Filing 4

OPINION. Signed by Judge Susan D. Wigenton on 1/30/17. (sr, )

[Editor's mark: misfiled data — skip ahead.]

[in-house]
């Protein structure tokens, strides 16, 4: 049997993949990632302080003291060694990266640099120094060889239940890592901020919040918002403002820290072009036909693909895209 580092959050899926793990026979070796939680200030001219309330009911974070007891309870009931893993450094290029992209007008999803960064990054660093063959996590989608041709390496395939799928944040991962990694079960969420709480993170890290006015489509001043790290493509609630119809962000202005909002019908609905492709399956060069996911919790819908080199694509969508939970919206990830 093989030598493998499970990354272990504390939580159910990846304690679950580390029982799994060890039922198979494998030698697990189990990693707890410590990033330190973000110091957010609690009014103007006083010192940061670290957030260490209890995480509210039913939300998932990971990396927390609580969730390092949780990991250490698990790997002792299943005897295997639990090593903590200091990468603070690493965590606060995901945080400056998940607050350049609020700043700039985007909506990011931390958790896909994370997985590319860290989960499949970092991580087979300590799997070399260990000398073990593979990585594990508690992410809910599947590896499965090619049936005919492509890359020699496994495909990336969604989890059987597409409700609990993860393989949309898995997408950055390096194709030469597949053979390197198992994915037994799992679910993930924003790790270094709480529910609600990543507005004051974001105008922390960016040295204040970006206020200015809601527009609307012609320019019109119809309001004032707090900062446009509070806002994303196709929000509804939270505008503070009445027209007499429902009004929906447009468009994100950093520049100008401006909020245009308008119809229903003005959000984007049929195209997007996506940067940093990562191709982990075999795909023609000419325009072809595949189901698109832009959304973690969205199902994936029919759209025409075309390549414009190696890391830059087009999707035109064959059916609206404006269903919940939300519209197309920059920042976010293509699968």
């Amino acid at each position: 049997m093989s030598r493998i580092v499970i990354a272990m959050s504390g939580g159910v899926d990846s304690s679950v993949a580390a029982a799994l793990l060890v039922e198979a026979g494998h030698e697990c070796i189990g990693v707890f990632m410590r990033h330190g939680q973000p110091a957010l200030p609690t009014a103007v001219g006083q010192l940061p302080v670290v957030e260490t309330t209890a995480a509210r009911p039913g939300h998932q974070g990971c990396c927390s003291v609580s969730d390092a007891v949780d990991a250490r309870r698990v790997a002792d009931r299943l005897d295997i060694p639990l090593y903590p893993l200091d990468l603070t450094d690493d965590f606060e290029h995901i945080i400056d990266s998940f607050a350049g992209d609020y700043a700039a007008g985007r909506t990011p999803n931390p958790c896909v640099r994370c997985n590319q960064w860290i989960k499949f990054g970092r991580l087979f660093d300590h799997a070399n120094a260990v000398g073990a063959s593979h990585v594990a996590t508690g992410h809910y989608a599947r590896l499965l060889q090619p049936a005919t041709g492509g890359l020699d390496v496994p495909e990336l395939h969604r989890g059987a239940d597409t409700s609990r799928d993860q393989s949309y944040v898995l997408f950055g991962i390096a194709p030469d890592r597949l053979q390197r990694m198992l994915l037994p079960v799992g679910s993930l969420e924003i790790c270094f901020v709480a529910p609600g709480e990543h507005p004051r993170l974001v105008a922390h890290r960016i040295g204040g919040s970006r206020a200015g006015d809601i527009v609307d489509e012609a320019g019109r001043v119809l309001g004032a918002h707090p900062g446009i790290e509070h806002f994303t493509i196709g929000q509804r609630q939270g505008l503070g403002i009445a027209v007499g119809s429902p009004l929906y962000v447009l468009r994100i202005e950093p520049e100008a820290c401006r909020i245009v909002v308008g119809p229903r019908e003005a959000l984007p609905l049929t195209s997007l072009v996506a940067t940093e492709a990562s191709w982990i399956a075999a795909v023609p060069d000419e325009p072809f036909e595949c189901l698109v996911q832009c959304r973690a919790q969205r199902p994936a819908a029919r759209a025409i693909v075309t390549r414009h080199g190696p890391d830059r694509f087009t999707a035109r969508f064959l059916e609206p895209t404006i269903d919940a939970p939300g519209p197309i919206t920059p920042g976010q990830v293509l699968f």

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UNITED STATES DISTRICT COURT DISTRICT OF NEW JERSEY ANDRE ZEIGLER, Civil Action No. 16-8341 (SDW) Petitioner, v. OPINION SHERRY YATES, et al., Respondents. WIGENTON, District Judge: Presently before the Court is the petition for a writ of habeas corpus of Andre Zeigler (“Petitioner”) brought pursuant to 28 U.S.C. § 2254 challenging Petitioner’s state court conviction (ECF No. 1). On November 17, 2016, this Court ordered Petitioner to show cause why his petition should not be dismissed as time barred. (ECF No. 2). Petitioner filed a response to that order on December 8, 2016. (ECF No.3). For the following reasons, this Court will dismiss the petition with prejudice as time barred and will deny Petitioner a certificate of appealability. I. BACKGROUND Because the sole issue before this Court is whether or not Petitioner’s current petition for a writ of habeas corpus is timely, only a brief recitation of the procedural history of this matter is necessary to provide context for the Court’s opinion. In the order directing Petitioner to show cause, this Court summarized that procedural history as follows: In most cases, including this one, the one year statute of limitations applicable to petitions brought under § 2254 begins to run on the “date on which the judgment became final by the conclusion of direct review or the expiration of the time for seeking such review 1 including the 90-day period for filing a petition for writ of certiorari in the United States Supreme Court.” See Figueroa v. Buechele, No. 15-1200, 2015 WL 1403829, at *2 (D.N.J. Mar. 25, 2015). Petitioner was sentenced on November 5, 2008. (ECF No. 1 at 2). Petitioner appealed, and the New Jersey Appellate Division affirmed his conviction and sentence on June 8, 2010. (Id. at 3). Petitioner does not appear to have filed a petition for certification with the New Jersey Supreme Court on direct appeal. 1 Because Petitioner did not file a petition for certification, his conviction became final and his limitations period began to run when the time for filing such a petition expired twenty days later on June 28, 2010. See Figueroa, 2015 WL 1403829, at *2; N.J. Court Rule 2:12-3(a) (notice of petition for certification must be filed “within 20 days” after the entry of judgment by the Appellate Division). Absent equitable or statutory tolling, then, Petitioner’s one year habeas statute of limitations had run as of June 28, 2011, more than five years before this petition was filed. The AEDPA statute of limitations, however, can be statutorily tolled by a properly filed petition for post-conviction relief, Id. at *2. In this matter, Petitioner states that he filed his petition for post-conviction relief on February 1, 2013. (ECF No. 1 at 19). Because Petitioner’s post-conviction relief petition was not filed until approximately a year and a half after the AEDPA limitations period had already expired, statutory tolling can therefore provide Petitioner no benefit absent sufficient basis for equitably tolling the limitations period between June 2011 and February 2013. (ECF No. 2 at 1-2, internal paragraph numbers omitted). Based on this history, this Court ordered Petitioner to show cause why his petition should not be dismissed with prejudice as time barred. (ECF No. 2). Petitioner responded to that Order on December 8, 2016. (ECF No. 3). In his petition, Petitioner “concedes that, because the Appellate Division’s Order [affirming his conviction] is dated June 8, 2010, any challenge to that states in his petition that he sought review by a higher court, but provides only the date for the denial of certification on PCR to support that assertion. (Id. at 3). The citation he provides likewise refers to the denial of certification on his PCR petition. (Id. at 4).” (ECF No. 2 at 2 n. 1). 1 “Petitioner 2 Order would sur[e]ly be time barred.” (Id. at 3). Petitioner contends, however, that he is not challenging his conviction or the direct review thereof, but is instead challenging the denial of his PCR Petition. (Id. at 1-3). Although Petitioner was ordered also to explain whether he is “in custody” according to his underlying conviction in so much as he may still be subject to some amount of supervised release, Petitioner failed to address that question in responding to the Order. (Id.). Because it is not clear from the face of the petition that Petitioner is not still in custody based on some amount of unexpired supervised release, however, this Court will assume for the purposes of this Opinion that Petitioner is still “in custody.” II. DISCUSSION A. Legal Standard Under 28 U.S.C. § 2254(a), the district court “shall entertain an application for a writ of habeas corpus [o]n behalf of a person in custody pursuant to the judgment of a State court only on the ground that he is in custody in violation of the Constitution or laws or treaties of the United States.” A habeas petitioner has the burden of establishing his entitlement to relief for each claim presented in his petition based upon the record that was before the state court. See Eley v. Erickson, 712 F.3d 837, 846 (3d Cir. 2013); see also Parker v. Matthews, --- U.S. ---, ---,132 S. Ct. 2148, 2151 (2012). Under the statute, as amended by the Anti-Terrorism and Effective Death Penalty Act, 28 U.S.C. § 2244 (“AEDPA”), district courts are required to give great deference to the determinations of the state trial and appellate courts. See Renico v. Lett, 559 U.S. 766, 772-73 (2010). Where a claim has been adjudicated on the merits by the state courts, the district court shall not grant an application for a writ of habeas corpus unless the state court adjudication 3 (1) resulted in a decision that was contrary to, or involved an unreasonable application of, clearly established Federal law, as determined by the Supreme Court of the United States; or (2) resulted in a decision that was based on an unreasonable determination of the facts in light of the evidence presented in the State court proceeding. 28 U.S.C. § 2254(d)(1)-(2). Federal law is clearly established for these purposes where it is clearly expressed in “only the holdings, as opposed to the dicta” of the opinions of the United States Supreme Court. See Woods v. Donald, --- U.S. ---, ---, 125 S. Ct. 1372, 1376 (2015). “When reviewing state criminal convictions on collateral review, federal judges are required to afford state courts due respect by overturning their decisions only when there could be no reasonable dispute that they were wrong.” Id. Where a petitioner challenges an allegedly erroneous factual determination of the state courts, “a determination of a factual issue made by a State court shall be presumed to be correct [and the] applicant shall have the burden of rebutting the presumption of correctness by clear and convincing evidence.” 28 U.S.C. § 2254(e)(1). B. Analysis As this Court explained in its Order to show cause and recounted above, and as Petitioner himself concedes, any habeas challenge as to Petitioner’s criminal conviction is well and truly time barred absent some basis for equitable tolling. (ECF No. 2; ECF No. 3 at 3). Equitable tolling, however, “is a remedy which should be invoked ‘only sparingly.’” United States v. Bass, 268 F. App’x 196, 199 (3d Cir. 2008) (quoting United States v. Midgley, 142 F.3d 174, 179 (3d Cir. 1998)). To receive the benefit of equitable tolling, a petitioner must show “(1) that he faced ‘extraordinary circumstances that stood in the way of timely filing,’ and (2) that he exercised 4 reasonable diligence.” United States v. Johnson, 590 F. App’x 176, 179 (3d Cir. 2014) (quoting Pabon v. Mahanoy, 654 F.3d 385, 399 (3d Cir. 2011)). In his response to the order to show cause, Petitioner presents no basis for the equitable tolling of the statute of limitations, and instead admits that his petition is time barred to the extent it challenges his underlying conviction. Petitioner contends, however, that he is seeking to challenge only the denial of his PCR petition, and his habeas petition is timely to the extent that it challenges only that petition’s denial. The flaw in Petitioner’s argument, however, is that habeas corpus is not available to challenge any and all adverse state court decisions. Habeas jurisdiction instead only applies to challenges in which a Petitioner asserts that he is in custody in violation of the laws and constitution of the United States. 28 U.S.C. § 2254(a). Habeas corpus thus may only be used to challenge state court judgments which place a petitioner in custody, and not those judgments which merely deny a petitioner relief from pre-existing custody. Id.; see also 28 U.S.C. § 2244. It is for that reason that, absent circumstances not present in this case, the one year limitations period runs not from the denial of a post-conviction relief petition, but instead from “the date on which the judgment [resulting in the challenged custody] became final by the conclusion of direct review or the expiration of the time for seeking such review.” 28 U.S.C. § 2244(d)(1)(A) (emphasis added). A PCR petition is a form of collateral review, and thus does not set the date from which the limitations period runs, notwithstanding the fact that the challenge presented in a habeas petition raises issues first addressed in a PCR petition or other collateral attack. Id. (limitations period runs from the conclusion of direct review, not collateral review). Petitioner’s argument is therefore without merit and provides no basis for tolling of the statute of limitations period. As Petitioner has otherwise failed to provide any basis for the tolling of the statute of limitations and this Court perceives no such basis, Petitioner’s habeas petition must be 5 dismissed with prejudice as time barred because, as Petitioner concedes, any habeas challenge to his conviction is “sur[e]ly . . . time barred.” 2 (ECF No. 3 at 3). III. CERTIFICATE OF APPEALABILITY Pursuant to 28 U.S.C. §2253(c), a petitioner may not appeal from a final order in a habeas proceeding where that petitioner’s detention arises out of his state court conviction unless he has “made a substantial showing of the denial of a constitutional right.” “A petitioner satisfies this standard by demonstrating that jurists of reason could disagree with the district court’s resolution of his constitutional claims or that jurists could conclude that the issues presented here are adequate to deserve encouragement to proceed further.” Miller-El v. Cockrell, 537 U.S. 322, 327 (2003). “When the district court denies a habeas petition on procedural grounds without reaching the prisoner's underlying constitutional claim, a COA should issue when the prisoner shows, at least, that jurists of reason would find it debatable whether the petition states a valid claim of the denial of a constitutional right and that jurists of reason would find it debatable whether the district court was correct in its procedural ruling.” Slack v. McDaniel, 529 U.S. 473, 484 (2000). Because jurists of reason could not disagree with this Court’s conclusion that Petitioner’s habeas petition is well and truly time barred, nor with this Court’s conclusions that Petitioner is not entitled to equitable tolling, Petitioner’s habeas petition is inadequate to deserve encouragement to proceed further. As a result, this Court will deny Petitioner a certificate of appealability. That Petitioner filed a collateral attack on that conviction via a PCR petition more than a year after the one year limitations period had expired does not change this fact. See, e.g., Figueroa, 2015 WL 1403829, at *2. 2 6 IV. CONCLUSION For the reasons stated above, Petitioner’s petition for a writ of habeas corpus is DISMISSED WITH PREJUDICE as time barred and Petitioner is DENIED a certificate of appealability. An appropriate order follows. ___/s/ Susan D. Wigenton_____ SUSAN D. WIGENTON, U.S.D.J. 7